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  Volume No. 16 Issue No. 7 July 2019  

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  June BOE meeting wrap-up
  By Lindsey Harrison

   All members of the El Paso County Colorado School District 49 Board of Education were present at the June meeting, except for Dave Cruson, secretary, and John Graham, vice president. Both were absent with prior notice. No members of the student board of representatives attended.
   Before the regular meeting, the BOE held a “Fantastic 49” event and recognized the following: Jeri DeGeorge, job transition coach, for her commitment to students with special needs; Pam Lewis, innovation specialist in the POWER zone, for her work developing student portfolios to help guide students throughout their educational experience; Cathy Tinucci, principal at Skyview Middle School, for her work on innovator pathways and student portfolios; and Sarah Temple, dean of pathway learning at Vista Ridge High School, for her work on student portfolios.
   Chief officers’ update
   Peter Hilts, chief education officer, said the three chief officers have started “rounding,” which entails visiting various schools to listen to staff voice their concerns. He said one major concern was the shortage of substitute teachers. The Colorado Department of Education gave the district a waiver that allows unlicensed but qualified people to become substitute teachers.
   Pedro Almeida, chief operations officer, said the building for the Academy for Literacy, Learning and Innovation Excellence at Odyssey Elementary School is complete. He said the summer food program at Evans International Elementary School is underway, where all D 49 students can receive a free breakfast and lunch each school day.
   Action items
   The board unanimously approved the following:
  • Renewal of the charter school applications for the following: Rocky Mountain Classical Academy, GOAL Academy and Imagine Indigo Ranch
  • Requests from Banning Lewis Ranch Academy and Pikes Peak School of Expeditionary Learning to waive some requirements related to the Teacher Employment Act and preschool readiness plan reporting.
  • Revisions to policies regarding professional staff; instructional staff transfer and vacancy; teacher displacement; and continuing enrollment of students who become nonresidents
  • Update and renewal of the contract between D 49 and Community Partnership for Child Development – Head Start
  • A calendar change for the 2018-2019 school year to designate May 3, 2019, as an elementary assessment day and May 10 as a professional development day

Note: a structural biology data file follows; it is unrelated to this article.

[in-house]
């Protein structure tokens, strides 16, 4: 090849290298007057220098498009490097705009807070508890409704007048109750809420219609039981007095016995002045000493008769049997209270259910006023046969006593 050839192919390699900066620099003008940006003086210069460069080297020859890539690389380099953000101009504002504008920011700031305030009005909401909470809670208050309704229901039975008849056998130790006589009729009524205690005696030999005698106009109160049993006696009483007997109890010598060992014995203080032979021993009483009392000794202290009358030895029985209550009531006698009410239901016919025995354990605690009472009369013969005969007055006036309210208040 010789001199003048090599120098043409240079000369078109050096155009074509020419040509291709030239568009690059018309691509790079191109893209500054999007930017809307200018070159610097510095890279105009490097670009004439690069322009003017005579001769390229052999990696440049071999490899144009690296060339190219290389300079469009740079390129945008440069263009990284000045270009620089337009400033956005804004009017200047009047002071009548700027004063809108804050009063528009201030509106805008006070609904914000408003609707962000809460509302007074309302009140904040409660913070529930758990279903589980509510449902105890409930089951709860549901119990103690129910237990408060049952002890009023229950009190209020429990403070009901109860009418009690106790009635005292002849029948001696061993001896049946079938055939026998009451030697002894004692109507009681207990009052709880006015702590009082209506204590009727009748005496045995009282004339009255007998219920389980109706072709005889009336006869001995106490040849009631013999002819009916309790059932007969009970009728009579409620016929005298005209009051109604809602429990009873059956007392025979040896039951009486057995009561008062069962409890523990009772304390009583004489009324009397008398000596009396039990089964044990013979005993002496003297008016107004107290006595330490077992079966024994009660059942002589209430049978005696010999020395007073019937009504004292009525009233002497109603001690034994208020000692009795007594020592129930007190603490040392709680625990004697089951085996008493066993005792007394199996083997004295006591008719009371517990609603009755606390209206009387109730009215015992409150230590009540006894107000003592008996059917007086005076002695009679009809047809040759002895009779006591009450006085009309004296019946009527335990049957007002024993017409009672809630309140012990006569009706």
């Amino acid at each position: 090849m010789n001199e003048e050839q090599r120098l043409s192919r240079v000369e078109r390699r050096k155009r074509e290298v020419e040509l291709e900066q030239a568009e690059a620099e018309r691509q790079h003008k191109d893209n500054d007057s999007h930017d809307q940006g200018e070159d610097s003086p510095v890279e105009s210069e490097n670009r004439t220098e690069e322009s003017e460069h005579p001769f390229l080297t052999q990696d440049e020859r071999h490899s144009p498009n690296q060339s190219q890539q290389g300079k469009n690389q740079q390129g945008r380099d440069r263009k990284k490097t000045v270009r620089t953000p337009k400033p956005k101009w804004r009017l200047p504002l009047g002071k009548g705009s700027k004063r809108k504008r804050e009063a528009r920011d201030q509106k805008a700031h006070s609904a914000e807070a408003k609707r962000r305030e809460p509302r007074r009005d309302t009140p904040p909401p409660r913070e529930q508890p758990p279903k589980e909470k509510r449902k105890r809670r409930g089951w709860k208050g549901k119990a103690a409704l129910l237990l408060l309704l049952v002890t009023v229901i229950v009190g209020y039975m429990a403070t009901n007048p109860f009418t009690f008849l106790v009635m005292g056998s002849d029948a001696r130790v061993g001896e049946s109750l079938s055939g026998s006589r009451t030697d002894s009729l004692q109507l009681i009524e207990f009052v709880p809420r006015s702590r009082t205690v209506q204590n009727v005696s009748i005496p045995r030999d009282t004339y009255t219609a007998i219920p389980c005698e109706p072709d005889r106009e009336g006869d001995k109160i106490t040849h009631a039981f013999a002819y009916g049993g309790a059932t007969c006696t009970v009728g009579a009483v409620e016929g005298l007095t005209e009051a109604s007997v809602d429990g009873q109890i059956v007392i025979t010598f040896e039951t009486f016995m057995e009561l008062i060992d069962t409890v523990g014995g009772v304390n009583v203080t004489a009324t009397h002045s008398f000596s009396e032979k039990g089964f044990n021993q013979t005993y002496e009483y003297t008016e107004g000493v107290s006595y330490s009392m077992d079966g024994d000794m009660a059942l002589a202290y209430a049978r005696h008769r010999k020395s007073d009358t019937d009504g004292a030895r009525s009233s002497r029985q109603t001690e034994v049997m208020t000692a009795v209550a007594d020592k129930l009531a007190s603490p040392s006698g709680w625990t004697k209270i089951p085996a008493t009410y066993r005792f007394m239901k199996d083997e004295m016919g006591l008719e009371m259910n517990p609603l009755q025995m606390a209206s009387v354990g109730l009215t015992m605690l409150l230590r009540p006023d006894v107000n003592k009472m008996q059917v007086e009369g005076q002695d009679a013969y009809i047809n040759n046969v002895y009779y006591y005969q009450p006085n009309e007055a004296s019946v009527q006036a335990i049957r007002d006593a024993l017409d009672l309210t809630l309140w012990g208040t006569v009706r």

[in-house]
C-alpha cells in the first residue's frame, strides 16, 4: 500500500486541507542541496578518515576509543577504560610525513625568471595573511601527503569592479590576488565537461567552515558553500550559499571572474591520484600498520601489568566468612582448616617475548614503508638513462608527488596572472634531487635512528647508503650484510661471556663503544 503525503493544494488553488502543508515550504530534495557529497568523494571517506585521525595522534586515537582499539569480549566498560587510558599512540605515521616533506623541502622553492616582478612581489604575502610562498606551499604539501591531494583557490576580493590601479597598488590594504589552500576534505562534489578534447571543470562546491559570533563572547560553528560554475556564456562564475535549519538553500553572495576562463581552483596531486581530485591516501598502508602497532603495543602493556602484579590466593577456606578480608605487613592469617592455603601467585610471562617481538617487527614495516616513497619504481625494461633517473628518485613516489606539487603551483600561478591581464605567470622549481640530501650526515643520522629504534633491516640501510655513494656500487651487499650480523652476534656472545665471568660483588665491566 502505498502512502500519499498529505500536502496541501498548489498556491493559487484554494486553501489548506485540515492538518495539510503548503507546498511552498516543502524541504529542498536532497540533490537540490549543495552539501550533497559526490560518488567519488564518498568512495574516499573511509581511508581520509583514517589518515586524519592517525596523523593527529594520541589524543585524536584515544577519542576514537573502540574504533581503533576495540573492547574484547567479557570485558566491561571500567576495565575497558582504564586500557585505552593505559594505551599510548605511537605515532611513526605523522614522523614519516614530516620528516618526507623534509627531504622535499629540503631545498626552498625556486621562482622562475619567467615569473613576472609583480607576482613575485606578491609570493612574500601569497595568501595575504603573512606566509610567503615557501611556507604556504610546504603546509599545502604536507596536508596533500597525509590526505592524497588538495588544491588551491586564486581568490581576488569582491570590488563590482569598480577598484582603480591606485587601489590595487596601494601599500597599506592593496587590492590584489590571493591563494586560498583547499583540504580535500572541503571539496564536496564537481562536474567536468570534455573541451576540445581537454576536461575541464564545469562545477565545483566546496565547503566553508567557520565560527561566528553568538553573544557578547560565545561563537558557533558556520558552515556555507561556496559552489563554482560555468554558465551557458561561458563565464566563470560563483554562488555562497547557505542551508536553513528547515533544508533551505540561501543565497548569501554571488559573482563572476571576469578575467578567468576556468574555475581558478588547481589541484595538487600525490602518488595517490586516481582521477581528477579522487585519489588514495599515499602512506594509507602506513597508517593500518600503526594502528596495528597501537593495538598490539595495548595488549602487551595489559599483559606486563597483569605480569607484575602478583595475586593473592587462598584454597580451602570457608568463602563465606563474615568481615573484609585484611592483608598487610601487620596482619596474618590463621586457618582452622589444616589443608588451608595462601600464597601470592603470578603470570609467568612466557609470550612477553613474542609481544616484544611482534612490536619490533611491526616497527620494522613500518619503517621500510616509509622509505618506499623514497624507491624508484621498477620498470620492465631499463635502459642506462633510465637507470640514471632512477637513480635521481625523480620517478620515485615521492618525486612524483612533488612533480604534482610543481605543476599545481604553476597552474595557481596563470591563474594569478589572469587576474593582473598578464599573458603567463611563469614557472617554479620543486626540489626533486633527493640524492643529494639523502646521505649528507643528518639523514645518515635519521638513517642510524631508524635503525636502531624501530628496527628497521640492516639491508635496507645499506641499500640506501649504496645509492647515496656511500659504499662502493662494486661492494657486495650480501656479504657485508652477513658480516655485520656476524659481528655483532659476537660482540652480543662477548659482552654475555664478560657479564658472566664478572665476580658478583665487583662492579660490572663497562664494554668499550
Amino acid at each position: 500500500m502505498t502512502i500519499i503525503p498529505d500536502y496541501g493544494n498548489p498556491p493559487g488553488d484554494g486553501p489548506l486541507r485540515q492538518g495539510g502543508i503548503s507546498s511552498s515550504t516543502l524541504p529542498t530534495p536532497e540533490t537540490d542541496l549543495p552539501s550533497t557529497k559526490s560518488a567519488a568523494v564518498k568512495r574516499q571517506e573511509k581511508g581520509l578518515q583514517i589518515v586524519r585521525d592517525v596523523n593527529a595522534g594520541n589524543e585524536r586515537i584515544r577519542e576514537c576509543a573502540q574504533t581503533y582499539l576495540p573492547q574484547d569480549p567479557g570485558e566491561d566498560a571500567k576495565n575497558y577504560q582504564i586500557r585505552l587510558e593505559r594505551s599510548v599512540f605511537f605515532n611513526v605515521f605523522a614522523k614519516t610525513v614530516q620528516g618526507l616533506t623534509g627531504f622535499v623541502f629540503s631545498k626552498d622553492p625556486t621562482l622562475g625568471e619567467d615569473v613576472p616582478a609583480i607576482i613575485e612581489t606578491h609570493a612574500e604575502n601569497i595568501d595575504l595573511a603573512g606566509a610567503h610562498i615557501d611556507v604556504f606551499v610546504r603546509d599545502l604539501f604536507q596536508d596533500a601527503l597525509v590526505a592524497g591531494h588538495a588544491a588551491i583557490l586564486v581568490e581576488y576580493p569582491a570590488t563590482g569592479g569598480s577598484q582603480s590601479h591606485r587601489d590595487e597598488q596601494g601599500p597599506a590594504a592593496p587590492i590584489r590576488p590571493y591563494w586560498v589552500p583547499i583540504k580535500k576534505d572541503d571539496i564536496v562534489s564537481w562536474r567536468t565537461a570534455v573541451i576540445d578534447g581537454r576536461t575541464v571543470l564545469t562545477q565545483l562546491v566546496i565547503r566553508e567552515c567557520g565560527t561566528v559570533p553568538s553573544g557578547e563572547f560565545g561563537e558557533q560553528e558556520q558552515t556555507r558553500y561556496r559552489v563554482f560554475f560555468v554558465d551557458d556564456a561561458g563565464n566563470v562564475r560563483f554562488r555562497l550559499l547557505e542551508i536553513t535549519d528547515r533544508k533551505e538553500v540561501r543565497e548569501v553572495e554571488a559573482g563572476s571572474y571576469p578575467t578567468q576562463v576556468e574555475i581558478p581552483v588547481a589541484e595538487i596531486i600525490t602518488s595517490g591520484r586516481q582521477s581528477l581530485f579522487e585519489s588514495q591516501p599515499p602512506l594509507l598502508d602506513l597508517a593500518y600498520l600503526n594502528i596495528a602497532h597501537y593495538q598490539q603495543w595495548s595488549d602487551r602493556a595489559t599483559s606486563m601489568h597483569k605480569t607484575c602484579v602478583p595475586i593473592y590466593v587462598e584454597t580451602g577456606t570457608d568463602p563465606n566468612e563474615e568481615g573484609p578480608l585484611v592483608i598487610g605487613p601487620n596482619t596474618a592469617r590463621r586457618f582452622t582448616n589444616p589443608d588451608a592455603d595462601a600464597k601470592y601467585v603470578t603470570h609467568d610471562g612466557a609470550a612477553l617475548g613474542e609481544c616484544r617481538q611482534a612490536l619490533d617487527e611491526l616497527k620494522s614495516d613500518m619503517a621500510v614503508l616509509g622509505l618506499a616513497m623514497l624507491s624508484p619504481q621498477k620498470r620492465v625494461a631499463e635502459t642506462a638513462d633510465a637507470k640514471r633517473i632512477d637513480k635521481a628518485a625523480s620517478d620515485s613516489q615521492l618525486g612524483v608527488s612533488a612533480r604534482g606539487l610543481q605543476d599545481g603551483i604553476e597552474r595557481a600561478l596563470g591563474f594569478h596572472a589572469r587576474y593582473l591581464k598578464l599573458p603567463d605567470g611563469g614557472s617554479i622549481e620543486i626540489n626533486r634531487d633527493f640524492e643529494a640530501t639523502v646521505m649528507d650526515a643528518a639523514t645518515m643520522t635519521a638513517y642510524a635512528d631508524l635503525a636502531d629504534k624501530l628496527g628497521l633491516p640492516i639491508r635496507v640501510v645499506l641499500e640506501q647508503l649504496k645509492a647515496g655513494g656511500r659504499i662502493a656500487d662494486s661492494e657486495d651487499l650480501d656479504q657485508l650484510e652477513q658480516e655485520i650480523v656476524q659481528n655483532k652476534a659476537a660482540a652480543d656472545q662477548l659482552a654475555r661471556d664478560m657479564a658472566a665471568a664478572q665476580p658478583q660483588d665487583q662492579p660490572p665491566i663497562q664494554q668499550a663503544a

• A resolution to establish El Paso County Colorado School District 49 as the common and legal identity for D 49
  • Revised job description of student information and system data and reporting analyst

   Discussion items
   Matt Wilhelm, project manager with Wember Inc. updated the board on the district’s 3B project list. Progress is ramping up now that school is out. So far, about $6.6 million in work has been completed on the priority 2 projects, which equates to about 50 percent of the projects completed.
   John Newbill, member of the district accountability advisory committee, presented the board with a review of the budget priorities prepared by each school’s accountability committee. He said the lists provided an opportunity for the SACs to voice their concerns about specific school needs.
   Marie LaVere-Wright, president, presented information about the goals the BOE has set for themselves, including creating a professional development plan.
   Ron Sprinz, finance group manager, presented the proposed budget for the 2018-2019 school year. The board unanimously approved the budget at the June 27 special board meeting.
   A representative from each charter school briefly presented their school’s budgets for the 2018-2019 school year, which the BOE unanimously approved at the June 27 meeting.
   Amber Whetstine, executive director of learning services, presented information on a new job description for the family engagement community liaison. The position is fully funded through Title I monies and is intended to support EIES, the district’s Title I elementary school. The board unanimously approved this item at the June 27 meeting.
   The board entered into an executive session to receive legal advice about a request to hear a stakeholder grievance. No action was taken at that time.
   Following the executive session, the board reconvened and denied the request for the hearing. The BOE instructed Hilts to make sure appropriate corrective actions take place regarding the stakeholder grievance.
   The next regular meeting of the BOE is July 12 at 6:30 p.m. in the board room at the D 49 Education Services Center.